If poetry requires disclosure, I’ll start with one: I am a friend of Yermiyahu Ahron Taub’s, and a fellow Yiddish poet. He sent me his book with a kind dedication, and an additional inscription in his neat hand: bet-samekh-daled. That is, the author of this book entitled “Prayers of a Heretic” noted that his signature to me was written “besiyata-dishmaya,” with the aid of Heaven.
Such a juxtaposition is an illuminating introduction to the contradictions in Taub’s work. He left the ultra-Orthodox community, but that is not the subject of his poems any more than sex is the topic of Yona Wallach’s — that departure makes the poems possible, but the volume is not merely a translation of his personal story into poetic biography. Rather, this transformation gave him a set of tools. To become someone else is a lasting condition of every living person; Taub’s particular experience of that change makes him able to perceive it in others.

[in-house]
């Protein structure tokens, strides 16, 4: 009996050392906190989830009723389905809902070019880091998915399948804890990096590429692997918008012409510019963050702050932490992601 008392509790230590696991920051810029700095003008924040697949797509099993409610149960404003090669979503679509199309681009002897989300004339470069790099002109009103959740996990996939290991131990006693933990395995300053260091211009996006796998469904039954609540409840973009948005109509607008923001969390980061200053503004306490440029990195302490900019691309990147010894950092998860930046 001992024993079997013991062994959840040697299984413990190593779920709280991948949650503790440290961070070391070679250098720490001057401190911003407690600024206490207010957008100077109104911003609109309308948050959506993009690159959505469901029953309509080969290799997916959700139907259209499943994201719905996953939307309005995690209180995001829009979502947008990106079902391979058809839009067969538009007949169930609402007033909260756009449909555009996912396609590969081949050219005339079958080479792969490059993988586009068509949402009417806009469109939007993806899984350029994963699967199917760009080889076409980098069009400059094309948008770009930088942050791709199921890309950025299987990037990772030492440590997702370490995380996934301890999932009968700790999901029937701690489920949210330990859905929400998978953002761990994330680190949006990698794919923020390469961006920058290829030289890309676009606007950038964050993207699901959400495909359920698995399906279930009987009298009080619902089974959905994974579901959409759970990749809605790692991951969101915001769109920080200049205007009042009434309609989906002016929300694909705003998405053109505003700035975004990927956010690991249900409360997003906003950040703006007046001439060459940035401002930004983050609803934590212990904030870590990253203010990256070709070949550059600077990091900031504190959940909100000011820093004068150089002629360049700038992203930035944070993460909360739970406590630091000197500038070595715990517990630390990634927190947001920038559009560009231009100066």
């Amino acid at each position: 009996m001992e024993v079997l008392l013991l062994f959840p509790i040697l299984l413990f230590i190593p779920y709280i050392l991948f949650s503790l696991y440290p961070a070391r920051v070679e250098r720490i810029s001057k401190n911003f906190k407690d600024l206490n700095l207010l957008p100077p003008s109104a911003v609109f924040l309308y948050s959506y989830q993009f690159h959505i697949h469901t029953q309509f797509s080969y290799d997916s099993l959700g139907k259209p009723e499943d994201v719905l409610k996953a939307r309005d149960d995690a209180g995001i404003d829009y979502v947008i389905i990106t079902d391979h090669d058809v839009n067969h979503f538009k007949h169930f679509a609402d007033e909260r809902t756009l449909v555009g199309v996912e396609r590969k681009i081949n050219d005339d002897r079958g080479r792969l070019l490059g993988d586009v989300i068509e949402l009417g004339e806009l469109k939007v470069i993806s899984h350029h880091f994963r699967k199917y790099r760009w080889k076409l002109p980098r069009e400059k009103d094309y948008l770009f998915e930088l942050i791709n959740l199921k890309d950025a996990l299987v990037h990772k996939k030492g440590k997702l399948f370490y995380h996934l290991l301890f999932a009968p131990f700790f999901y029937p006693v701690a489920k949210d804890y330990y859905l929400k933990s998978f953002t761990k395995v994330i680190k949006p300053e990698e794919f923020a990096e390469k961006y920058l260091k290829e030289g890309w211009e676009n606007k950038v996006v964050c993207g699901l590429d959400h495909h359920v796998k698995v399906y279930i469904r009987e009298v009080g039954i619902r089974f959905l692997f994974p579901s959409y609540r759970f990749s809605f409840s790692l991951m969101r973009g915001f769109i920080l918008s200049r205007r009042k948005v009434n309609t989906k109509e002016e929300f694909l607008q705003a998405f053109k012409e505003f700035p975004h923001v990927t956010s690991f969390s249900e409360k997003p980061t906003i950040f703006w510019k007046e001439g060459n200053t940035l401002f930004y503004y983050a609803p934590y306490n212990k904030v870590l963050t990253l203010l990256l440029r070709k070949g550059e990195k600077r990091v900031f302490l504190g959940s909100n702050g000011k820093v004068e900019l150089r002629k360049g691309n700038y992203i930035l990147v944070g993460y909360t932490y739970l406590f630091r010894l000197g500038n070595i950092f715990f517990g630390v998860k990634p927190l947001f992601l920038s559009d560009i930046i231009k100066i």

Taub’s poems are like short stories, or cleverly caught snapshots. His depiction of diverse personalities is sympathetic, sometimes even tender in its broadmindedness, and nearly unerring. Characters in a city crowded with people, abandoned and alone in their apartment, “snot pooling on [their] floorboards” (this from “The Woman Who Did Not Turn Her Sorrow Into Art” — itself a thought-provoking title); couples gay and straight, old and young, having sex in a real bed or in their imagination; cigarette smokers thrown into the world (“Temporary Outcasts”).
There are the eccentric denizens of the libraries which are their only refuge, and the quasi prophets caught in a dystopia they are powerless to prevent (these are some of Taub’s most strident, least nuanced, and thus least successful poems). Of course, as well, we meet those who have left the ultra-Orthodoxy of Taub’s youth.